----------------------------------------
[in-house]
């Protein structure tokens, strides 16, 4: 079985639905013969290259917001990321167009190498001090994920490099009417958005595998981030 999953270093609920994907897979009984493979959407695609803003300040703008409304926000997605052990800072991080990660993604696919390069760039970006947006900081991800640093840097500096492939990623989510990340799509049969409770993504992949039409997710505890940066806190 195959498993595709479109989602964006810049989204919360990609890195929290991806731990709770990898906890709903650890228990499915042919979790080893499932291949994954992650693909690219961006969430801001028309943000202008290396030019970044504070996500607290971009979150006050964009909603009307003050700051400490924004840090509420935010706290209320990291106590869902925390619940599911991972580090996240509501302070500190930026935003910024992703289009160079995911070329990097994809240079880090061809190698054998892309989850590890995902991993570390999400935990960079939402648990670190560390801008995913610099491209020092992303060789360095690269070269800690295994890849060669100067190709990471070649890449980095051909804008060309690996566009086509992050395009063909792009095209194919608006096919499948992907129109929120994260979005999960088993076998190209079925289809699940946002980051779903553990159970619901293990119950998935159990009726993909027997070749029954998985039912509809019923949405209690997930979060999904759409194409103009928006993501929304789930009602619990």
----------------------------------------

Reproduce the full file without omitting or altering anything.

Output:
[in-house]
């Protein structure tokens, strides 16, 4: 079985639905013969290259917001990321167009190498001090994920490099009417958005595998981030 999953270093609920994907897979009984493979959407695609803003300040703008409304926000997605052990800072991080990660993604696919390069760039970006947006900081991800640093840097500096492939990623989510990340799509049969409770993504992949039409997710505890940066806190 195959498993595709479109989602964006810049989204919360990609890195929290991806731990709770990898906890709903650890228990499915042919979790080893499932291949994954992650693909690219961006969430801001028309943000202008290396030019970044504070996500607290971009979150006050964009909603009307003050700051400490924004840090509420935010706290209320990291106590869902925390619940599911991972580090996240509501302070500190930026935003910024992703289009160079995911070329990097994809240079880090061809190698054998892309989850590890995902991993570390999400935990960079939402648990670190560390801008995913610099491209020092992303060789360095690269070269800690295994890849060669100067190709990471070649890449980095051909804008060309690996566009086509992050395009063909792009095209194919608006096919499948992907129109929120994260979005999960088993076998190209079925289809699940946002980051779903553990159970619901293990119950998935159990009726993909027997070749029954998985039912509809019923949405209690997930979060999904759409194409103009928006993501929304789930009602619990």